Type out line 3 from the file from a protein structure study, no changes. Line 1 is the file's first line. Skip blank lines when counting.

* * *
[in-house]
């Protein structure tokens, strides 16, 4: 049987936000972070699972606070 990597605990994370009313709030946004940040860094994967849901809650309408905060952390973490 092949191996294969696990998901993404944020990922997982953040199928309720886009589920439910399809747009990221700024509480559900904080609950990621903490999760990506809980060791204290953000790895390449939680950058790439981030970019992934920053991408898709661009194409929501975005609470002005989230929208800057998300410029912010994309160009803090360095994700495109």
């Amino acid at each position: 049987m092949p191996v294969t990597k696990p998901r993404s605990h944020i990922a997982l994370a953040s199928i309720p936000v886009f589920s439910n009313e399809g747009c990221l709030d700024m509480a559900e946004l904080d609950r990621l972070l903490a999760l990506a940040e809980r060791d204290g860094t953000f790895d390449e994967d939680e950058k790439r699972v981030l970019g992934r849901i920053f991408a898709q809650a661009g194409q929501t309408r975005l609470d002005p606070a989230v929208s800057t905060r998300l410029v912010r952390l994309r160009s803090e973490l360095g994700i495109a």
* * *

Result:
């Amino acid at each position: 049987m092949p191996v294969t990597k696990p998901r993404s605990h944020i990922a997982l994370a953040s199928i309720p936000v886009f589920s439910n009313e399809g747009c990221l709030d700024m509480a559900e946004l904080d609950r990621l972070l903490a999760l990506a940040e809980r060791d204290g860094t953000f790895d390449e994967d939680e950058k790439r699972v981030l970019g992934r849901i920053f991408a898709q809650a661009g194409q929501t309408r975005l609470d002005p606070a989230v929208s800057t905060r998300l410029v912010r952390l994309r160009s803090e973490l360095g994700i495109a």